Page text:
What is Music Therapy?
Music therapy is NOT simply listening to music on a set of headphones or putting on music to relax. It is not what happens when a special education teacher plays guitar or when a psychotherapist includes music in the therapeutic session. Music therapy is a highly specialized form of treatment that requires targeted study-simply put, music therapists are SPECIALISTS.
Who is a Music Therapist?
Music therapy is practiced around the world and as a result, training looks slightly different everywhere you go. In the United States, music therapists are individuals who have….
- Completed a Bachelor’s Degree in Music Therapy (or equivalency program) at an American Music Therapy Association (AMTA) accredited college
- Completed coursework in music (music theory, conducting, arranging, music history, composing, ear-training, sight-singing, etc.)
- Completed coursework in psychology (general psychology, abnormal psychology, childhood development, statistics and analysis, etc.)
- Completed coursework in music therapy (assessments, documentation and data analysis, intervention planning, termination planning, the clinical applications of music, anatomy and physiology, and how the brain responds to music)
- Demonstrated proficiency in guitar, voice, and piano minimum (most music therapists play many other instruments!)
- Completed a minimum of 1200 clinical training hours as a music therapist (typically including a 6-7 month intensive internship)
- Passed the board certification exam administered through the Certification Board for Music Therapists (CBMT) earning them the credentials MT-BC (music therapist-board certified)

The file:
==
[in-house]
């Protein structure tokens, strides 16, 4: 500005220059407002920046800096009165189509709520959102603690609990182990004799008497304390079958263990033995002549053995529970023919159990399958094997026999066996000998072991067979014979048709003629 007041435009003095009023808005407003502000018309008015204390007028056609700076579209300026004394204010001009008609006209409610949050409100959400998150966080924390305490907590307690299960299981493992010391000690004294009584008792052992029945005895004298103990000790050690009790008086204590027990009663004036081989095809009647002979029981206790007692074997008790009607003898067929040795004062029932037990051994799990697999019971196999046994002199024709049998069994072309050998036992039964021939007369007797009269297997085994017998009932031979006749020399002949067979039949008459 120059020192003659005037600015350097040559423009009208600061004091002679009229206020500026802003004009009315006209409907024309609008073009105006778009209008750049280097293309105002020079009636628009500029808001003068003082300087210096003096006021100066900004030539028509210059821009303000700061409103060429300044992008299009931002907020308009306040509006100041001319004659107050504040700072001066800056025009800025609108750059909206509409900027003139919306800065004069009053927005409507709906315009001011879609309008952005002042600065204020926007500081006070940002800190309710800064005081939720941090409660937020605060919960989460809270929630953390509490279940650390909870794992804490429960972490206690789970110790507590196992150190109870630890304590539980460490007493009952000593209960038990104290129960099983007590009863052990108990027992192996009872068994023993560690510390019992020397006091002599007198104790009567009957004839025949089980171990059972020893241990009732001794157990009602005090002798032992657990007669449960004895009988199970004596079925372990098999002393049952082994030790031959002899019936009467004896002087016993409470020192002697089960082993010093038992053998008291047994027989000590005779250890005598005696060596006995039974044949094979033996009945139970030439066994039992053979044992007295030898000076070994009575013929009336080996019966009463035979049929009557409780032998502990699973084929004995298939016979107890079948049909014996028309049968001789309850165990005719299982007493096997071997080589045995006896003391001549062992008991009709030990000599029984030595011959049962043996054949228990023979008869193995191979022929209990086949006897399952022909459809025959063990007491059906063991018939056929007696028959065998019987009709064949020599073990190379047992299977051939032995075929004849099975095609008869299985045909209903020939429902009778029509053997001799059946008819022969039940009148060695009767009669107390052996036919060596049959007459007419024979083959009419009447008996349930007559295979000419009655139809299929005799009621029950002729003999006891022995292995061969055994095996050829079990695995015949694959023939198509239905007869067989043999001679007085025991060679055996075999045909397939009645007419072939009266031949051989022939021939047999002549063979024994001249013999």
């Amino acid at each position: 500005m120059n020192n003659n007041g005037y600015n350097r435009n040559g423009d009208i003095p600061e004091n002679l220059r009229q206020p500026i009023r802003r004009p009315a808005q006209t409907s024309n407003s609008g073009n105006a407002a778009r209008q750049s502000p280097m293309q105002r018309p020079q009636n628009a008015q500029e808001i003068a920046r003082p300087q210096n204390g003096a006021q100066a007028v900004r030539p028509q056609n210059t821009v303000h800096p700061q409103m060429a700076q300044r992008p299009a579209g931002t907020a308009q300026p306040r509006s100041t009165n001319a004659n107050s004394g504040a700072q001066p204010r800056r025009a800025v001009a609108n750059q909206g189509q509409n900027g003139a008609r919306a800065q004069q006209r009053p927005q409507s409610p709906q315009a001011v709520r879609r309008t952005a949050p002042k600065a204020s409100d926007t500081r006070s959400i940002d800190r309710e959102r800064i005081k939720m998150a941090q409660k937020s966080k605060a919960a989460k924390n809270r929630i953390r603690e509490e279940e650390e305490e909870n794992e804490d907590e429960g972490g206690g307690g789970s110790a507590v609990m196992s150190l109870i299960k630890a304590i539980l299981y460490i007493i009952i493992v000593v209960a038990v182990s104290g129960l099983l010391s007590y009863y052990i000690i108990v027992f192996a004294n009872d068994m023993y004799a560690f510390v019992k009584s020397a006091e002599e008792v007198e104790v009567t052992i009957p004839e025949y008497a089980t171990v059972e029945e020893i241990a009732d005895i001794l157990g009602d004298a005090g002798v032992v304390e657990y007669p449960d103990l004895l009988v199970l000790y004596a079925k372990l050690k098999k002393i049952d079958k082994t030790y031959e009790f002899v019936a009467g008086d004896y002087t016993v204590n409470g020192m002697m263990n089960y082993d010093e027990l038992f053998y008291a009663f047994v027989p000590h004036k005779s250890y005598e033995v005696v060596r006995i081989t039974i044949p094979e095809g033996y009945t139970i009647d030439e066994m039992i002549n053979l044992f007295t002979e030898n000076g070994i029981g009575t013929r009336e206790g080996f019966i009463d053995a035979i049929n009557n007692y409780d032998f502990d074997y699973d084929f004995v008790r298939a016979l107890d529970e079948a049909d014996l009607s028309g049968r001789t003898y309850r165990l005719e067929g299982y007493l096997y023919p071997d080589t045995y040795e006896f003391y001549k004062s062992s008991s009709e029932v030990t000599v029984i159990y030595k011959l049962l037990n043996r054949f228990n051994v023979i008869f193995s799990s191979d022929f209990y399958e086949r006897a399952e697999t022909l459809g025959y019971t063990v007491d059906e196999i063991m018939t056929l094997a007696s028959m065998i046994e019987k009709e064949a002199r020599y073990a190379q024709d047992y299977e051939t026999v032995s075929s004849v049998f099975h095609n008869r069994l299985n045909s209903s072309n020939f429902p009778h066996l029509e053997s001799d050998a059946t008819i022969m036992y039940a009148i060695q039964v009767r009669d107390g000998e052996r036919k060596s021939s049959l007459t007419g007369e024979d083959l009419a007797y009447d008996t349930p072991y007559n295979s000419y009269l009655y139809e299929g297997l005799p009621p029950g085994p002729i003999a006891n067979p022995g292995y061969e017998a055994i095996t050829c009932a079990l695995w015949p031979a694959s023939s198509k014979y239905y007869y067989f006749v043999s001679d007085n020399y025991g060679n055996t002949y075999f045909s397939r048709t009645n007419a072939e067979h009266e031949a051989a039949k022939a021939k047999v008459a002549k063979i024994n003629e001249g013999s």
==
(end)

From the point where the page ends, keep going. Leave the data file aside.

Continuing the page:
- Earned 100 continuing education credits every five years they are board-certified.
In the state of Connecticut, music therapy is a protected title. Only board-certified music therapists may practice or say that they practice music therapy. As of October 2016, any individual who claims to practice music therapy without the credentials MT-BC can be charged with a Class D Felony.
What does music therapy work on?
The goals of music therapy vary widely from person to person. (To learn more about who music therapy can benefit, click HERE) At Infinity, we look at the whole person and not just the label of a diagnosis. Treatment can focus on pain management, cognition, motor skills, emotional literacy, social development, speech and language, quality of life, and just about everything in between! A treatment plan may be laser focused on one domain area or may cover multiple areas of functioning. In addition, music therapy can offer some wonderful “side effects” as part of treatment. Individuals may walk away with additionally developed skill areas or the ability to play an instrument even if it wasn’t the intended focus of music therapy simply because music is a multi-sensory stimulus that impacts the brain in many ways. Broad goals in treatment may include:
- To improve receptive language skills
- To improve expressive communication skills
- To improve social skills
- To improve gait
- To improve range of motion
- To improve emotional literacy skills
- To improve attention to task
- To improve hand-eye coordination
- To improve positive coping skills
- To decrease perceived levels of stress
- To decrease processing time
- To improve quality of life
- To improve pain management
- To improve parent-child bonds
- To improve memory recall
- To improve academic skills
- To improve peer relations
- To process feelings of grief
What is the difference between music education and music therapy?
What does a music therapy session look like?
- Therapeutic instrument play
- Movement to music
- Lyric Analysis
- Adapted Music Lessons
- Progressive Muscle Relaxation
- Therapeutic singing exercises
- Drum and chant work
- Song re-creation
- Music Video Production
- Imagination-based play through song
- Books set to song
- Life Review through Song
- Drawing to music
- Journaling to song
- Guided Imagery
What instruments do music therapists use?
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